Nav: Home

Cell type and environment influence protein turnover in the brain

June 19, 2018

Scientists have revealed that protein molecules in the brain are broken down and replaced at different rates, depending on where in the brain they are.

The study, published in eLife, provides essential insights into how the components of different cells in the brain are altered. These kinds of alterations may be important in our abilities to learn and form memories, especially as protein turnover plays a crucial role in these processes.

Proteins are the mechanical engines of the cell, carrying out many essential functions. The 'turnover' of proteins in a cell is balanced by how much protein is manufactured and how much is broken down. Under normal conditions, this turnover is continuous, and ensures that damaged proteins can be removed and replaced by new ones. It also gives a cell the ability to change its entire proteome - all the proteins it contains - to respond quickly to internal and external signals, such as hormones or electrical impulses.

Protein turnover ensures that synapses - the structures that allow an electrical or chemical impulse from one nerve cell to another - remain flexible. This phenomenon, called 'synaptic plasticity', is important for maintaining the brain's ability to create new nerve networks, which in turn allows us to create new memories or learn new behaviours and skills.

"It is known that proteins can show very different turnover rates in different tissues or different cell types of the same organism, but little is known about protein turnover rates in different cell types of the brain, and how they affect each other," explains lead author Aline Dörrbaum, graduate student at the Max Planck Institute for Brain Research, Germany.

To address this, the team grew cells from the hippocampus region of the brain and used isotopically labelled amino acids (the building blocks of proteins) to determine the 'half-life' of proteins. This was measured by how quickly the 'heavy'-labelled proteins appeared in the cells as the proteins were made, and how quickly the natural 'light' proteins disappeared as they were broken down. The team obtained half-life measurements for over 5,100 protein groups from different neuronal culture types that contained a mixture of neurons and glia cells (which support and provide insulation between neurons). All samples contained both neurons and glia cells, but in different proportions.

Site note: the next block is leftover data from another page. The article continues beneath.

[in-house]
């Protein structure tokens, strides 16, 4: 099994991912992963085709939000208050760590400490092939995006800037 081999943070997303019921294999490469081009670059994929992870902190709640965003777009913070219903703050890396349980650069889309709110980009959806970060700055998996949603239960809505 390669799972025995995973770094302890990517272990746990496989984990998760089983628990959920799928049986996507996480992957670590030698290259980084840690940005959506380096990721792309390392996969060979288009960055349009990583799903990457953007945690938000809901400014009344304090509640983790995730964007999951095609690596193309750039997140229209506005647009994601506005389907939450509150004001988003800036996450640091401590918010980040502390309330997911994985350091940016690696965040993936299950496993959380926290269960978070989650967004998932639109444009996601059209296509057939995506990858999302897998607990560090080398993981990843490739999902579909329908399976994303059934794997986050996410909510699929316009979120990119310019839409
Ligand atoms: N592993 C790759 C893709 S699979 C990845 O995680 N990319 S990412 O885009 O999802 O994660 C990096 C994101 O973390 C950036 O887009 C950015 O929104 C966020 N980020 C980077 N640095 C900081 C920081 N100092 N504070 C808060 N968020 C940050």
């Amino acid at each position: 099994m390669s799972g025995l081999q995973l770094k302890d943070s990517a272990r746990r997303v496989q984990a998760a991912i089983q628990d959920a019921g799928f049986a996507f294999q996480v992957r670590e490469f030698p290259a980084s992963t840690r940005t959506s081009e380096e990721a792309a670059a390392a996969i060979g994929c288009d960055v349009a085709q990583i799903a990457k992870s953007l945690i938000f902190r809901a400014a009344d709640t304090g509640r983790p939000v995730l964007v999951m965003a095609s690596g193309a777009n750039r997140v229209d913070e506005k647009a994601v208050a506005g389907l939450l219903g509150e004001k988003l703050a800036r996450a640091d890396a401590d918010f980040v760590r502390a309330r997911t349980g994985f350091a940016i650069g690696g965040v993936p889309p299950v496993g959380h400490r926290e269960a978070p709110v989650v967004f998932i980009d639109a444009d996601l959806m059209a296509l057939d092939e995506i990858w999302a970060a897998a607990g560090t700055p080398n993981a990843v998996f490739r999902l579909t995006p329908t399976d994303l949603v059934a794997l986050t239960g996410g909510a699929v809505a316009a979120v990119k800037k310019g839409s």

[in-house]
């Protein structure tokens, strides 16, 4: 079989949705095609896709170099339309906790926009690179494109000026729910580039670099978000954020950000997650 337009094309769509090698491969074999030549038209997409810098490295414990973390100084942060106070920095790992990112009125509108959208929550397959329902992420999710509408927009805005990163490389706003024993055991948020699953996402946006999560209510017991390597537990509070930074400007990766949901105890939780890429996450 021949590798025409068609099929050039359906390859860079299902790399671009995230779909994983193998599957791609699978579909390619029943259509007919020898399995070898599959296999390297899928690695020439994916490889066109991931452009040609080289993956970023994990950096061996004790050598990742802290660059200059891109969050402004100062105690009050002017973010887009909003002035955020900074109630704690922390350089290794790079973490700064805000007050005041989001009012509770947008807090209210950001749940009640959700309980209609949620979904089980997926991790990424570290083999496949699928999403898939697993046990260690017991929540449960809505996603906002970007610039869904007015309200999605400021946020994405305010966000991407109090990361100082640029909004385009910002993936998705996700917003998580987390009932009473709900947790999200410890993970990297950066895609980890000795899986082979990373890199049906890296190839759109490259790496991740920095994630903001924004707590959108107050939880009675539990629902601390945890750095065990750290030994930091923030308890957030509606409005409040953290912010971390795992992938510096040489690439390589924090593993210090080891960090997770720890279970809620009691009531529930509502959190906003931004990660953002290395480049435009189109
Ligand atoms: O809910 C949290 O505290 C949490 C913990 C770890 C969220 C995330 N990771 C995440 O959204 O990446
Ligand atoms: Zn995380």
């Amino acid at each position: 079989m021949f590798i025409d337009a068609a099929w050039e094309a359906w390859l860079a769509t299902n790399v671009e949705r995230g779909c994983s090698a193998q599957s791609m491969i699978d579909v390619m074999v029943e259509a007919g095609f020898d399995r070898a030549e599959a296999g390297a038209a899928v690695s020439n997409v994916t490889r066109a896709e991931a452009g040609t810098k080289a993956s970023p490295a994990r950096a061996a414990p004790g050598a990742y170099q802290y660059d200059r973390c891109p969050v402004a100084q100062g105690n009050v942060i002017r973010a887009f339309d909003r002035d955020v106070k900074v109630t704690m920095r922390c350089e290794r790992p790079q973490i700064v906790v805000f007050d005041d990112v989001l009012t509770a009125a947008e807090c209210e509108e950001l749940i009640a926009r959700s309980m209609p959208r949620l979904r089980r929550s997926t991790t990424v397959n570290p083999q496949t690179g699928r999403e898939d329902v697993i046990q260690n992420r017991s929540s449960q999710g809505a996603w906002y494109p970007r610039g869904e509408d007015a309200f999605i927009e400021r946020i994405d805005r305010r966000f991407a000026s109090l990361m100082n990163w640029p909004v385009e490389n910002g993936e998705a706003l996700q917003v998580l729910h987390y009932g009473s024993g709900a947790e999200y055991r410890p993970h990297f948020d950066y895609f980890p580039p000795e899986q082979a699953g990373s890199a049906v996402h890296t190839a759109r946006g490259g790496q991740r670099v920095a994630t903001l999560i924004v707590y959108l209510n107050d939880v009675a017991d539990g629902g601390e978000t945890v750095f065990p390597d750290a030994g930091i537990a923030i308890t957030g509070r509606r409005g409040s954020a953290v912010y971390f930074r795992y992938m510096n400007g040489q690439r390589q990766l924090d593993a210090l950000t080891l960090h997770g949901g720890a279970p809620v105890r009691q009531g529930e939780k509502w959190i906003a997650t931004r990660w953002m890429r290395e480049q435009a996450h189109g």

They found the half-lives varied greatly - from less than a day (fast turnover) to more than 20 days (slow turnover) - and that this depended on the location of the protein in the cell. Proteins nearer the surface of the cell, often involved in communication, were shorter-lived and proteins involved in energy metabolism were longer-lived compared to the overall protein population.

Of particular note, the researchers found that an identical protein expressed in glia cells had a much faster turnover rate than when it was expressed in neuron cells. A subset of proteins also had faster or slower turnover rates when there were more glial cells in the environment.

"Our results demonstrate that both the cell-type of origin as well as the nature of the environment outside the cell have powerful influences on protein turnover," concludes senior author Professor Erin Schuman, Director of the Max Planck Institute for Brain Research. "Our next goal is to determine how nerve plasticity regulates and exploits turnover to modify the brain proteomes in response to different stimuli."
-end-
Reference

The paper 'Local and global influences on protein turnover in neurons and glia' can be freely accessed online at https://doi.org/10.7554/eLife.34202. Contents, including text, figures and data, are free to reuse under a CC BY 4.0 license.

Media contact

Emily Packer, Senior Press Officer
eLife
e.packer@elifesciences.org
01223 855373

About eLife